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Chiefs Wrap Up Offseason Workout Program with Training Camp on the Horizon Next Month

The Chiefs completed mandatory minicamp on Thursday

The Kansas City Chiefs officially wrapped up the offseason training program on Thursday as mandatory minicamp came to a close at the team practice facility. It marked the conclusion of a process that began way back in April and gradually ramped up the intensity level in preparation for the upcoming campaign.

"The guys finished up today. They had a little conditioning thing that we did today, and they did a nice job with it. Now they have some time off, and then they'll be back and ready to hit camp," said Head Coach Andy Reid. "It looks like the team is in good shape now, and it's important that they even ramp it up a little bit more for the long haul of the season."

The offseason program, which was segmented into three phases, started with basic strength and conditioning before incorporating some limited on-field work two weeks later. That led to the onset of "Organized Team Activities," or "OTAs," in late May, which permitted 7-on-7, 9-on-7 and 11-on-11 drills for the first time. These weren't padded practices and there was no "live" contact, but it was the closest Kansas City came to actual football since last season ended. Minicamp then followed, spanning three days and marking the first mandatory training event of the offseason while operating under the rules observed during OTAs.

Every team handles the offseason program differently, but it's well-documented that there's no wasted days under Coach Reid's watch. Since coming to Kansas City in 2013, Reid has utilized the spring and early-summer practices as an opportunity to lay the foundation for what the team will later master during training camp. That was once again the case this time around, and with so many new faces on offense, it has perhaps never been more important.

Reid was asked specifically about the progress made between quarterback Patrick Mahomes and his new-look group of receivers on Thursday, prompting an answer that reflected significant growth.

"I liked what I saw. Do we still have room to grow? Absolutely, but [they're] further ahead than I had anticipated they would be at this point," Reid said. "I like the guys that we brought in – they have a feel for space. I always worry about that just a bit, but they did a nice job. This camp is all passing, we don't run the ball. It gives you a bit of an idea in the passing game of what the guys are capable of [doing]."

That process goes both ways, too, as the Chiefs' new receivers adapt to Mahomes' unique abilities. New addition JuJu Smith-Schuster, for example, was marveling at one of Mahomes' trademark "no-look" throws following Tuesday's practice.

"He did the no-look pass today, and I was just like, 'Wow.' He even got me, and I was just on the sideline," said Smith-Schuster, who went on to describe a no-look pass that Mahomes threw his way during the 2018 Pro Bowl. "That's Patrick for you. That's what I have to expect."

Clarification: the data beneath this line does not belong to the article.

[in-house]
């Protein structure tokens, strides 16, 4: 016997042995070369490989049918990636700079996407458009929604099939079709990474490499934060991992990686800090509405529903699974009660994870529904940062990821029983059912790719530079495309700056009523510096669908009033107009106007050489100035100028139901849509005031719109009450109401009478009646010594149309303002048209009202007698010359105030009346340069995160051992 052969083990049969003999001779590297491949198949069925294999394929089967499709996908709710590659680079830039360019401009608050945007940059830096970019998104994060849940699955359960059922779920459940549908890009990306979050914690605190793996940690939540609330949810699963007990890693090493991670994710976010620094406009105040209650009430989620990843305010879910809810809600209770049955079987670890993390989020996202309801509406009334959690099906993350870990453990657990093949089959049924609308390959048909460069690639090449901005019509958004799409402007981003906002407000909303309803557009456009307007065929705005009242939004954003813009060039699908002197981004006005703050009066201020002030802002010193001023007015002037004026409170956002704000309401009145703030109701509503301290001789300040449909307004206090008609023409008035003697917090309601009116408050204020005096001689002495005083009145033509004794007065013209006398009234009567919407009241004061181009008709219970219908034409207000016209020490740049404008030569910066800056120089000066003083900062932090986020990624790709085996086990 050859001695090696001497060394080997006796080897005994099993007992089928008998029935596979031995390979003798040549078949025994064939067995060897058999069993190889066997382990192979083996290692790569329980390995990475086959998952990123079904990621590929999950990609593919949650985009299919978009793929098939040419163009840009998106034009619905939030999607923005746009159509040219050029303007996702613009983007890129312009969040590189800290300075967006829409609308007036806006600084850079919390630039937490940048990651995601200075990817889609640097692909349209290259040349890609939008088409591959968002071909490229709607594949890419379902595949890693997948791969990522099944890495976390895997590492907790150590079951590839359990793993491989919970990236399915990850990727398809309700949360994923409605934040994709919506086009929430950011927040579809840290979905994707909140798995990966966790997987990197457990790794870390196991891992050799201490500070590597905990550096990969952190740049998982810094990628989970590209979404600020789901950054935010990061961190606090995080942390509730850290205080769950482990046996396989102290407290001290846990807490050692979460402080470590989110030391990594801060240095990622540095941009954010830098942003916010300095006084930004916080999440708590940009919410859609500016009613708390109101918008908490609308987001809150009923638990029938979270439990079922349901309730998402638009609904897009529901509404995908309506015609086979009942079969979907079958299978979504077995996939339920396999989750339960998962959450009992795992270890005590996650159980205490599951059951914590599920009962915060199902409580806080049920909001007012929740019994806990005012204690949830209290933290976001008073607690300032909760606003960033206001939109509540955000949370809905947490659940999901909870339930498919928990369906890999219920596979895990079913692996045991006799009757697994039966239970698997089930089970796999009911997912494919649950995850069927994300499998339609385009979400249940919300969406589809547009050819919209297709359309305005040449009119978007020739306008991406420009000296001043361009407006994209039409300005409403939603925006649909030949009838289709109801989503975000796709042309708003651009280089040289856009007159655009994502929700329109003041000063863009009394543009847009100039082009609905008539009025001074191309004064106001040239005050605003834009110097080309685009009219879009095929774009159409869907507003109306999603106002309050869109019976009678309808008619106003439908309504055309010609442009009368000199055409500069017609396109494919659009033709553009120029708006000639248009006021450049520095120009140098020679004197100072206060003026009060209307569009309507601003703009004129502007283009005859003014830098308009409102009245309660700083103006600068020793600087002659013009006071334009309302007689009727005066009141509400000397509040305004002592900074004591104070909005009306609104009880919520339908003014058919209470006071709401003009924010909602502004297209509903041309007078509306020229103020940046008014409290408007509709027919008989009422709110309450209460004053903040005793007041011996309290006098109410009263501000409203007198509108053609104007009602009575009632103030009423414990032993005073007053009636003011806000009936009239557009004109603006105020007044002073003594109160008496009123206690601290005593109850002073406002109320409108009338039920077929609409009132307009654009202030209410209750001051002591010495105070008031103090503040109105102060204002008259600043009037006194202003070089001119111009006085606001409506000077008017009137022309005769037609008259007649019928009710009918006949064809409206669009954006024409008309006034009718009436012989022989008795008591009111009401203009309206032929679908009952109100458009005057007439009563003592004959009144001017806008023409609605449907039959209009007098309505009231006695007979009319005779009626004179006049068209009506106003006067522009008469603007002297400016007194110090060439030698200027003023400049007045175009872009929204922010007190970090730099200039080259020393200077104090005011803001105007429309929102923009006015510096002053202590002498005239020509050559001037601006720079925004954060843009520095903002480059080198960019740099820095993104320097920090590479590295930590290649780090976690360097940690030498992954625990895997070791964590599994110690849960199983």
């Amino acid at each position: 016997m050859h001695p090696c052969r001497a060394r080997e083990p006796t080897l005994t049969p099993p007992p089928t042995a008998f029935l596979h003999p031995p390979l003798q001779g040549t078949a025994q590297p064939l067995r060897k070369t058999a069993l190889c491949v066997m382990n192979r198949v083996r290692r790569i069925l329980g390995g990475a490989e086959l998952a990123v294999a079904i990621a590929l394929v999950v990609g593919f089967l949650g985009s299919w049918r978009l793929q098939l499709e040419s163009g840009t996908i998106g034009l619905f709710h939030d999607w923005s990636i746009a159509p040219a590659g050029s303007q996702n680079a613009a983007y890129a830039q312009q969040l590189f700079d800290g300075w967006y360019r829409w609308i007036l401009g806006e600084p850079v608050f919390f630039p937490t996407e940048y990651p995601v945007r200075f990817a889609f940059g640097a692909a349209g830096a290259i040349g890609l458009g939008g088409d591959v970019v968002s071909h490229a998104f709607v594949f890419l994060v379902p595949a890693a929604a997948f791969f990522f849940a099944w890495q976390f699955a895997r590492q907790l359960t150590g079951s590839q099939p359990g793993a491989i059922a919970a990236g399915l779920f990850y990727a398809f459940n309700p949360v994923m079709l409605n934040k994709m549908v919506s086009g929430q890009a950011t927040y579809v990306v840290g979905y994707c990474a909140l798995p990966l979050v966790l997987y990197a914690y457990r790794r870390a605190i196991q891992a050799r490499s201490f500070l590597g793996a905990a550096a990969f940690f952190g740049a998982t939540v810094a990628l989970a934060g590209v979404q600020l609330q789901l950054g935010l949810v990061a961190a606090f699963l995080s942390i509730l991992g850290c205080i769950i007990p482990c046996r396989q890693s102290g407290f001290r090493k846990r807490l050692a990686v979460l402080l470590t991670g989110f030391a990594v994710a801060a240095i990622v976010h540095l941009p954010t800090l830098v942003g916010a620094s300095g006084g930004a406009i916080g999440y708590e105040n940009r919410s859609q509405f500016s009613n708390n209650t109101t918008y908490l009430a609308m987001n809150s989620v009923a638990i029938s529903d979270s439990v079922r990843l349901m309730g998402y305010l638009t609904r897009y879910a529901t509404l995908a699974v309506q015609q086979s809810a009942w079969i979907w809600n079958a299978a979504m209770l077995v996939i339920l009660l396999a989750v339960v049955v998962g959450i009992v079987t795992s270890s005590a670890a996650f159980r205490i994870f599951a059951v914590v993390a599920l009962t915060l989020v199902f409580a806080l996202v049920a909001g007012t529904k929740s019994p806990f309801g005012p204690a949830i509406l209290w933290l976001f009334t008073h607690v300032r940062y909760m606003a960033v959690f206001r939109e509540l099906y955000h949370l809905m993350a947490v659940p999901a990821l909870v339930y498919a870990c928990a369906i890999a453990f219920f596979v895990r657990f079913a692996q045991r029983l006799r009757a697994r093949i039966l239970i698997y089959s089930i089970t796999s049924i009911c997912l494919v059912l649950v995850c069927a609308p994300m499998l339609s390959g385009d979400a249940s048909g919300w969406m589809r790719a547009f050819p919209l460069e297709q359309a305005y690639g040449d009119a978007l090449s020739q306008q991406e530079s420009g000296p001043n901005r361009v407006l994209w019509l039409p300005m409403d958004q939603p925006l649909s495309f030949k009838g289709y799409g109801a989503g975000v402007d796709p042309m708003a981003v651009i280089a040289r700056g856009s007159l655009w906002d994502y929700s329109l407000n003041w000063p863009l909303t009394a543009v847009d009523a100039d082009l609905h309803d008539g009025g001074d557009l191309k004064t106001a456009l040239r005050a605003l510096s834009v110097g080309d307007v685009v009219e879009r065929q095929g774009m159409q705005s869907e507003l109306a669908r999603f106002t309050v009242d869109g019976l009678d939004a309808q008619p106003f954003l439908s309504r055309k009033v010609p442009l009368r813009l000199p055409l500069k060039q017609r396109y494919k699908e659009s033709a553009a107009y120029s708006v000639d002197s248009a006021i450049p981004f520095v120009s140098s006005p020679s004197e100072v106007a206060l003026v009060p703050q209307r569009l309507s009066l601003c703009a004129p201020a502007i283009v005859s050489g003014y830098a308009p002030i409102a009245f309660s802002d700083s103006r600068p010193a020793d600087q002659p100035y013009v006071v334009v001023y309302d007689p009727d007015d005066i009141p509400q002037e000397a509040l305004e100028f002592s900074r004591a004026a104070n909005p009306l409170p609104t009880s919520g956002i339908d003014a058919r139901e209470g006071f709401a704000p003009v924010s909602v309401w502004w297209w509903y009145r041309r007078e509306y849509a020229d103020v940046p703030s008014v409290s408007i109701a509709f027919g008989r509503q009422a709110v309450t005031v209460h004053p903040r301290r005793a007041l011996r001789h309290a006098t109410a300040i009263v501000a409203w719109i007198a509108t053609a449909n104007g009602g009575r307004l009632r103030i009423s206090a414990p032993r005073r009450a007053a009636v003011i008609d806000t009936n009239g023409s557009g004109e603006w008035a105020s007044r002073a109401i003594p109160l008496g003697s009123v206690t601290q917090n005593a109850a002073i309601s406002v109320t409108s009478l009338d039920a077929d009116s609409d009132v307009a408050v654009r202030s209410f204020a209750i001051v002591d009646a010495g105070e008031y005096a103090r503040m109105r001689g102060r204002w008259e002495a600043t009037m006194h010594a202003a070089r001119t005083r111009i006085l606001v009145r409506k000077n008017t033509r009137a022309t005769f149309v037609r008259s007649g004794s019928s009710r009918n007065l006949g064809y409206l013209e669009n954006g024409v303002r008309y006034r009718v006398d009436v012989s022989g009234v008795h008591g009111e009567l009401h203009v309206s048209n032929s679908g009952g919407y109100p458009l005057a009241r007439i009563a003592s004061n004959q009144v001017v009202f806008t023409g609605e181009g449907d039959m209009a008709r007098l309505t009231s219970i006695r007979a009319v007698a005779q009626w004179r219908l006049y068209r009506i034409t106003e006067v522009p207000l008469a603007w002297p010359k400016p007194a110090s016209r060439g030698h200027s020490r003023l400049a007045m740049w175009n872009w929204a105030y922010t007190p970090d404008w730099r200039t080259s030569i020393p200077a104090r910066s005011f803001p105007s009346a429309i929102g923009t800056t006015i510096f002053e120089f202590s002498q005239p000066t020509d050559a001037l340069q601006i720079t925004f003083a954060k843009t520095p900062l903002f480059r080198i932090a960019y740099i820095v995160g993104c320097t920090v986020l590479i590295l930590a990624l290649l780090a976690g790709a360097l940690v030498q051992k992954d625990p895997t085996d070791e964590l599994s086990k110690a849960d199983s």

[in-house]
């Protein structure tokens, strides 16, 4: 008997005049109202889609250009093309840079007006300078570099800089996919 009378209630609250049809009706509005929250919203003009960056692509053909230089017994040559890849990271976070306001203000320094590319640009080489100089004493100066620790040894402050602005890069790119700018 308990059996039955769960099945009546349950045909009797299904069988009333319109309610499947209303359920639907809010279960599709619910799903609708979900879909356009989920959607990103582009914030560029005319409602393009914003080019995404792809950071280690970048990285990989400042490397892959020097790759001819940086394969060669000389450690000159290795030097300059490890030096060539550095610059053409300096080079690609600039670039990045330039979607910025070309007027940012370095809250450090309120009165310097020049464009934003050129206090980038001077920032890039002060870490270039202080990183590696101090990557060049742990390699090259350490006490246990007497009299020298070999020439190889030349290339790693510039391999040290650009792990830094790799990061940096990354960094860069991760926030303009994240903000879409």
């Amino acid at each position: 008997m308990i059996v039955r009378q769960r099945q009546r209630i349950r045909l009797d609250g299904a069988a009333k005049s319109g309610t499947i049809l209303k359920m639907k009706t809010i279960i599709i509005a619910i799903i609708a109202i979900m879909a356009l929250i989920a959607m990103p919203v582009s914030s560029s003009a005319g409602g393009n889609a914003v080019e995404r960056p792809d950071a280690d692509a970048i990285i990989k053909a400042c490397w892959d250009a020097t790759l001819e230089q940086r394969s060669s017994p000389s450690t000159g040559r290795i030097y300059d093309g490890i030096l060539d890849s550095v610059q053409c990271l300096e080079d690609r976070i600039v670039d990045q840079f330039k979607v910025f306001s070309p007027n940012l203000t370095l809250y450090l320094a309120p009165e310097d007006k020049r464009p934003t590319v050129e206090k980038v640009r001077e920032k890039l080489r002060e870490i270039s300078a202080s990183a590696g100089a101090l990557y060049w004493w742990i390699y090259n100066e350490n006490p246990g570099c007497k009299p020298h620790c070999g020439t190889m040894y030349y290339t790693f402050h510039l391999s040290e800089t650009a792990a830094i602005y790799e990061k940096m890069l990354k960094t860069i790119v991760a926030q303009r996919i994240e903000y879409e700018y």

It's something that will continue to take time, and Mahomes and company don't plan on wasting any of it. In fact, while official offseason practices have come to a close, Mahomes plans to invite his offensive playmakers to a series of informal workouts in Texas before training camp begins in late July.

"I'll have some guys down there. Luckily enough, some of those guys already live in Texas, and we'll be working out and throwing," said Mahomes, who organized a similar series of practices in April prior to OTAs. "You don't want to do too much going into training camp, but [we're] just trying to keep everybody fresh and keep everybody working. We'll have some dates down there, and I'm sure we'll have some guys come through."

One player who seemed to benefit from the first iteration of the Texas workouts was wide receiver Marquez Valdes-Scantling, who consistently impressed during the Chiefs' "First Look" practice last Wednesday – which was open to several hundred Season Ticket Members – with a handful of catches deep down the sideline.

"I think he's done a great job of learning the offense really fast and making plays when his number has been called," said Mahomes when asked about Valdes-Scantling. "[Early in OTAs], we had a couple of guys a little banged up, and he got a lot of reps and made a lot of plays. When you do that and the other guys come back, [I] have that confidence [now] that he can make those plays, so you saw a couple down the sideline where it was one-on-one, and I just threw it up and let him make a play and he did. That's a good thing to see, and hopefully it carries on into training camp and into the season."

The additions of Smith-Schuster and Valdes-Scantling – paired with the departure of former wide receiver Tyreek Hill – has led to plenty of discussion about what the offense may look like in 2022, but the defense also features a slew of new players worth talking about. That includes rookies such as cornerback Trent McDuffie, defensive end George Karlaftis, safety Bryan Cook, linebacker Leo Chenal and cornerback Joshua Williams to name a few, and at least so far, they've held their own in practice.

"[Those] guys are in their playbook and they're taking this thing pretty seriously because they're not making a lot of mistakes out there," said safety Juan Thornhill. "They look like veterans out there with the playbook. They're playing with some of the older guys, and I think they're doing a really good job with it."

Those players, from veterans like Thornhill to rookies such as Karlaftis, will now have some much-deserved time away from the facility over the next several weeks, but just as Mahomes suggested earlier, it doesn't appear that the collective focus of this group will wane during the break.

"I'm going to be training as hard as I can," said Karlaftis when asked about his summer plans. "That's it."